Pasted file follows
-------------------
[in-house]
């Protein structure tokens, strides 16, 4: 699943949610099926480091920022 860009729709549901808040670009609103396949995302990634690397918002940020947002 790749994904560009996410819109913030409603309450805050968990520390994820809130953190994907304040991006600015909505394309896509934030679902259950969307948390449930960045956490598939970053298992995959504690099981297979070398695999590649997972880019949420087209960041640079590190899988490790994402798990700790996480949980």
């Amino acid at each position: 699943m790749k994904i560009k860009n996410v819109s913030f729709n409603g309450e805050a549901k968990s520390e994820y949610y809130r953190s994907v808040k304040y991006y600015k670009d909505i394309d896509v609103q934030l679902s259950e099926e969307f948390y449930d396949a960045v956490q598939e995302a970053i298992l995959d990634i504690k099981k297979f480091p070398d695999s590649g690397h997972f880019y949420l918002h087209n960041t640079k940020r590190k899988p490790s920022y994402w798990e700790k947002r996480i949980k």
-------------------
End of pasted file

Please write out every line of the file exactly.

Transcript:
[in-house]
């Protein structure tokens, strides 16, 4: 699943949610099926480091920022 860009729709549901808040670009609103396949995302990634690397918002940020947002 790749994904560009996410819109913030409603309450805050968990520390994820809130953190994907304040991006600015909505394309896509934030679902259950969307948390449930960045956490598939970053298992995959504690099981297979070398695999590649997972880019949420087209960041640079590190899988490790994402798990700790996480949980």
């Amino acid at each position: 699943m790749k994904i560009k860009n996410v819109s913030f729709n409603g309450e805050a549901k968990s520390e994820y949610y809130r953190s994907v808040k304040y991006y600015k670009d909505i394309d896509v609103q934030l679902s259950e099926e969307f948390y449930d396949a960045v956490q598939e995302a970053i298992l995959d990634i504690k099981k297979f480091p070398d695999s590649g690397h997972f880019y949420l918002h087209n960041t640079k940020r590190k899988p490790s920022y994402w798990e700790k947002r996480i949980k």